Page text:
If Wake Forest seems to exude a college town atmosphere, there’s good reason — one that’s steeped in more than two centuries of tradition.
The town’s historic claim to fame began back in 1823 when Wake Forest Academy for Boys was founded on 600 acres of land. The academy later became Wake Forest College, and by 1956, it had moved to Winston-Salem. A single original college building can be seen today in Wake Forest’s historic district, amidst lovely tree-lined streets of Greek Revival and Queen Anne homes.
The Wake Forest College Birthplace — historic home of the college’s first president, Calvin Jones — was where, in 1834, the first class enrolled in Wake Forest College. It houses an impressive collection of photos, furniture, and memorabilia, and is a favorite stop in the historic downtown.
Don’t think that Wake Forest’s academic tradition means stodgy; far from it. The town is a vibrant community of over 23,000 residents and offers a progressive downtown of more than 100 businesses and retail development like the Capital Commerce Center.
Residents’ deep regard for their rich heritage lives side by side with cutting-edge projects for the future. This is, after all, one of the most sought-after communities in the Triangle area.
Higher education is the most basic foundation of Wake Forest, and so it continues today, with more than 2,000 students enrolled at Southeastern Baptist Theological Seminary, located on the site of the original Wake Forest College.
It is Wake Forest’s enviable blend of progress and tradition that makes it such a desirable place to live. Not far from the historic district are elegant neighborhoods like The Oaks at Waterfall Plantation, Heritage, Riverstone and Stony Bend.
And across U.S. 1 from Wake Forest is the large golf course community of Wakefield Plantation, with homes ranging from the $200s to over $1 million. The community is spread out over 2,200 acres, including a tournament players club, pools, sports club, shopping, and schools.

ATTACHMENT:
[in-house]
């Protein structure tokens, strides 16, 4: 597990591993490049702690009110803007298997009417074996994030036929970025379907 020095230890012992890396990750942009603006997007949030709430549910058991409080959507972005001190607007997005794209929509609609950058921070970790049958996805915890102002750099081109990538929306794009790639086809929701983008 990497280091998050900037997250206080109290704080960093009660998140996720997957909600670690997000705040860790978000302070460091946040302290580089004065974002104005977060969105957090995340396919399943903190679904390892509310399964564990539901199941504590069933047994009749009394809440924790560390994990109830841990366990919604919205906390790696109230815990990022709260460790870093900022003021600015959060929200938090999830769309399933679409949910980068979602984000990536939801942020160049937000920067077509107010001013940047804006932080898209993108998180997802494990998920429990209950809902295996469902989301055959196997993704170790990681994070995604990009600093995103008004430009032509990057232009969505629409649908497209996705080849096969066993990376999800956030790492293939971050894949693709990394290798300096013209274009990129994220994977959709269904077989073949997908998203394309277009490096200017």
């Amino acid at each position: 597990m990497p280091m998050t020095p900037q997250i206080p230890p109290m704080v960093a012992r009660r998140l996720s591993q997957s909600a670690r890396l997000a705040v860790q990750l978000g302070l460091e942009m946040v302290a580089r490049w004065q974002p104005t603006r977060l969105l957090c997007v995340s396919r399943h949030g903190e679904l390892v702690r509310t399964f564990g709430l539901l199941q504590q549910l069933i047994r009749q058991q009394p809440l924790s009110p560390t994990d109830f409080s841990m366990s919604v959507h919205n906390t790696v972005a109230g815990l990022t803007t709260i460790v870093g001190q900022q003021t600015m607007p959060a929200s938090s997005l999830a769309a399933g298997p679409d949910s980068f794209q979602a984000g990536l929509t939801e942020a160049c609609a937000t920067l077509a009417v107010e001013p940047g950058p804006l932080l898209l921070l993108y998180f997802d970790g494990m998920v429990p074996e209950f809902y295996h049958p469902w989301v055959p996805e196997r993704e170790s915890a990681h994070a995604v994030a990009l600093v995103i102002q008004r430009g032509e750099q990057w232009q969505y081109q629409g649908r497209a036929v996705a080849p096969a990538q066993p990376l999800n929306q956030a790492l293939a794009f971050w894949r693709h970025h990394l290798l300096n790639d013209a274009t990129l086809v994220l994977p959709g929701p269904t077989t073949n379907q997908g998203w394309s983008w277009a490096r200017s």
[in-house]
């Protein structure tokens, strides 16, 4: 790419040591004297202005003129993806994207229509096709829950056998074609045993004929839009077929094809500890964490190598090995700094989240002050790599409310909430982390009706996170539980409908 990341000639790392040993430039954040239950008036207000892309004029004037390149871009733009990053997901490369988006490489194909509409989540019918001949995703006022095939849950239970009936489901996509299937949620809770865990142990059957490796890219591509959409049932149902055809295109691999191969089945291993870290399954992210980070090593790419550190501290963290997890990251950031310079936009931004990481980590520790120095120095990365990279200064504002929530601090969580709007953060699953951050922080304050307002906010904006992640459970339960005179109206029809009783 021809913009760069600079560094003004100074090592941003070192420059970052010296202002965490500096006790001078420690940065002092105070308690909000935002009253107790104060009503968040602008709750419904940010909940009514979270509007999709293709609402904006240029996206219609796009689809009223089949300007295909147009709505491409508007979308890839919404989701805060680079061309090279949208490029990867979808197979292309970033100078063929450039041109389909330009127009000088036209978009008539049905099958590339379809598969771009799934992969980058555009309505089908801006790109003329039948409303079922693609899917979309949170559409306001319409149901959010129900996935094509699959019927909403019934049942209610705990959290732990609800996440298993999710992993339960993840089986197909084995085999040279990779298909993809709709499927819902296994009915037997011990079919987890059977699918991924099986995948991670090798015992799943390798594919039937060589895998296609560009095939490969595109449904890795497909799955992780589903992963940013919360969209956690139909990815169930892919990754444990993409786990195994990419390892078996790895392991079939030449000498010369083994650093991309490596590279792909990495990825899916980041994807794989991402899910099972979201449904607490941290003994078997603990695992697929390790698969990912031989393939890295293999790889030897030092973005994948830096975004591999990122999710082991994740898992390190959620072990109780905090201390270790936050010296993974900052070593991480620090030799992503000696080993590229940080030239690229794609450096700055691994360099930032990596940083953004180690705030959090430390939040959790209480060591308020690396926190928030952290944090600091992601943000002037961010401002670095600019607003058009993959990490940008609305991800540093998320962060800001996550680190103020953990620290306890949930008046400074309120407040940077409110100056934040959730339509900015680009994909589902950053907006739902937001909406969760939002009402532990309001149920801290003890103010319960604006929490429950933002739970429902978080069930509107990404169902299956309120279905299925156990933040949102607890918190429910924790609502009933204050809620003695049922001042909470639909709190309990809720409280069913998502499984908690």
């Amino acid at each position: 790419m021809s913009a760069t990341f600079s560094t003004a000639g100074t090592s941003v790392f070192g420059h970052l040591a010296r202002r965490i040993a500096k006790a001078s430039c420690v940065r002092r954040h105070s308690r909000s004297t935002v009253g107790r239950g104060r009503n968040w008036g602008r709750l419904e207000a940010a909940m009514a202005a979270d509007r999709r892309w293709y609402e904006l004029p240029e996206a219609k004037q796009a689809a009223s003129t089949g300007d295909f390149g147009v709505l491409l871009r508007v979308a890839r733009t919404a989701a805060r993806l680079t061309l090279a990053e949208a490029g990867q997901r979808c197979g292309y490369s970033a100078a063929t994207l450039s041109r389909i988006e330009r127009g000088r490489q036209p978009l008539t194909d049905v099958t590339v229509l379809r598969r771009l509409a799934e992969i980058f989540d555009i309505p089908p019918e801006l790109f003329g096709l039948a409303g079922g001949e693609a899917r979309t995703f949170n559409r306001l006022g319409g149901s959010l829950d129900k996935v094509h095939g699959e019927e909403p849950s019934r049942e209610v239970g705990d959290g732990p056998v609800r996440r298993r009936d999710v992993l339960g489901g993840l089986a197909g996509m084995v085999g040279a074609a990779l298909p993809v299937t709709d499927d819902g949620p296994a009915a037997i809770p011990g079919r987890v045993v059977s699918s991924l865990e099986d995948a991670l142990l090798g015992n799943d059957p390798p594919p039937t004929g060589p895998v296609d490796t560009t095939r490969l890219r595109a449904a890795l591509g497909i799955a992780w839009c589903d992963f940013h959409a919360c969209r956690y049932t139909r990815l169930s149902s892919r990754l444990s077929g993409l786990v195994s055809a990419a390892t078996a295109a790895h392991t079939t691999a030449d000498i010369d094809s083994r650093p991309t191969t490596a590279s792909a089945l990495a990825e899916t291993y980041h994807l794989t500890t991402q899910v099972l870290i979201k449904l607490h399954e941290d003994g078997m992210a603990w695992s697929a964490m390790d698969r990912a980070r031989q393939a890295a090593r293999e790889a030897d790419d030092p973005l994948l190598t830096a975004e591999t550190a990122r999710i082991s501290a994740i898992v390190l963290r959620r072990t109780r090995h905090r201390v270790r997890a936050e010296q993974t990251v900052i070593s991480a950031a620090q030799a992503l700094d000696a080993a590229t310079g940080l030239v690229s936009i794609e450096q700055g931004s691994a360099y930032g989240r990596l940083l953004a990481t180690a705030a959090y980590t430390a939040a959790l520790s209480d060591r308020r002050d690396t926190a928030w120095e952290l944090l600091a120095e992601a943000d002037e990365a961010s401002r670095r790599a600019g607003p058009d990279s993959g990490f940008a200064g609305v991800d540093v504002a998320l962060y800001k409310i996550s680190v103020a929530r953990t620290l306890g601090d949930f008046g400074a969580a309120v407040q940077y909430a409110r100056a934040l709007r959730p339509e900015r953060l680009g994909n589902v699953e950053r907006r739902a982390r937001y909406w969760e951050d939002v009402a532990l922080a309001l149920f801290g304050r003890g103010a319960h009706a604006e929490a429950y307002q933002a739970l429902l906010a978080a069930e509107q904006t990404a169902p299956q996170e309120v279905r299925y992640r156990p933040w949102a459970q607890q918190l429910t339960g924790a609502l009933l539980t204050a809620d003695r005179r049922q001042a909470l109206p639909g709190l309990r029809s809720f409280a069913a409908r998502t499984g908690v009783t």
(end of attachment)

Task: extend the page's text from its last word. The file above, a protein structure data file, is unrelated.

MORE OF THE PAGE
Wake Forest has a comprehensive system of parks, greenways, and trails. J.B. Flaherty Park has three lighted ball fields, four lighted tennis courts, ponds and a community center with gymnasium and meeting rooms, all situated on 100 acres. Smith Creek Soccer Center boasts three full-size soccer fields.
The town’s up-to-the-minute Web site details ongoing and dynamic plans to extend the reach of greenways and open spaces; the town manager even has a blog that keeps residents up to date.
With about 220 sunny days a year, and an average temperature of 60 degrees, there is always something festive to do in the town of Wake Forest, from the annual DuBois Jazz Festival to the state fair, the American Dance Festival or the annual “Six Sundays in Spring” festivities. Take in a concert at Walnut Creek Amphitheatre. Take part in the annual “Meet in the Street” festival of arts and crafts with 10,000 other participants — a tradition for more than 25 years. In December, the Lighting of Wake Forest includes concerts and the lighting of the tree at the gazebo downtown.
Nearby, Falls Lake State Recreation Area invites you to swim, fish or enjoy boating on its 12,000-acre lake and seven different recreation areas or hike in its 26,000 acres of woodlands. You can even enjoy mountain biking or camping on a portion of the state’s Mountains-to-Sea Trail.